Aerosol transport tubes are often used to draw aerosol from desirable sampling locations to nearby air sampling equipment that cannot be placed at that location.
In many plutonium laboratories at Los Alamos National Laboratory, aerosol transport tubes are used to transport aerosol from the front of room ventilation exhaust registers to continuous air monitors (CAMs) that are mounted on nearby walls.
Transport tubes are used because past guidance suggests that extraction of aerosol samples from exhaust locations provides the most sensitive and reliable detection under conditions where the rooms have unpredictable release locations and significant spatial variability in aerosol concentrations after releases, and where CAMs cannot be located in front of exhaust registers without blocking worker walkways.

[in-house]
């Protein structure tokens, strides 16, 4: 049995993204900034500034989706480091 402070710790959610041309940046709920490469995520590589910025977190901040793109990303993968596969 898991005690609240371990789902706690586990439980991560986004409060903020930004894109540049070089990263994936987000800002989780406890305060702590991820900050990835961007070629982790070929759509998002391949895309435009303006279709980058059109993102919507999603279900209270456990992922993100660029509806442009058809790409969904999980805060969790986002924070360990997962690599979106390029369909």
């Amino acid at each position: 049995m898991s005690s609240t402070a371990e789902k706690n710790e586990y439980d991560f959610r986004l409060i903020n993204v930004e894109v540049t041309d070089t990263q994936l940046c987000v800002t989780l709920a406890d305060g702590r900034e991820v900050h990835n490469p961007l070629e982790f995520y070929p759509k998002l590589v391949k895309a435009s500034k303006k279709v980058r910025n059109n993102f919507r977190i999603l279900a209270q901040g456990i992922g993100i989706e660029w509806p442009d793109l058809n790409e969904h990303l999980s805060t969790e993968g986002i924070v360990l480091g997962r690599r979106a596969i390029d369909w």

Despite designs to minimize particle loss in tubes, aerosol transport model predictions suggest losses occur lowering the sensitivity of CAMs to accidentally released plutonium aerosol.
The goal of this study was to test the hypotheses that the reliability, speed, and sensitivity of aerosol detection would be equal whether the sample was extracted from the front of the exhaust register or from the wall location of CAMs.
Polydisperse oil aerosols were released from multiple locations in two plutonium laboratories to simulate plutonium aerosol releases. (...)
Mots-clés Pascal : Aérosol, Produit radioactif, Transport, Appareillage, Tube, Sécurité, Surveillance, Ventilation, Dosimétrie, Technique, Evaluation
Mots-clés Pascal anglais : Aerosols, Radioactive product, Transport, Instrumentation, Tube, Safety, Surveillance, Ventilation, Dosimetry, Technique, Evaluation
Notice produite par :
Inist-CNRS - Institut de l'Information Scientifique et Technique
Cote : 99-0476876
Code Inist : 002B30B04. Création : 22/03/2000.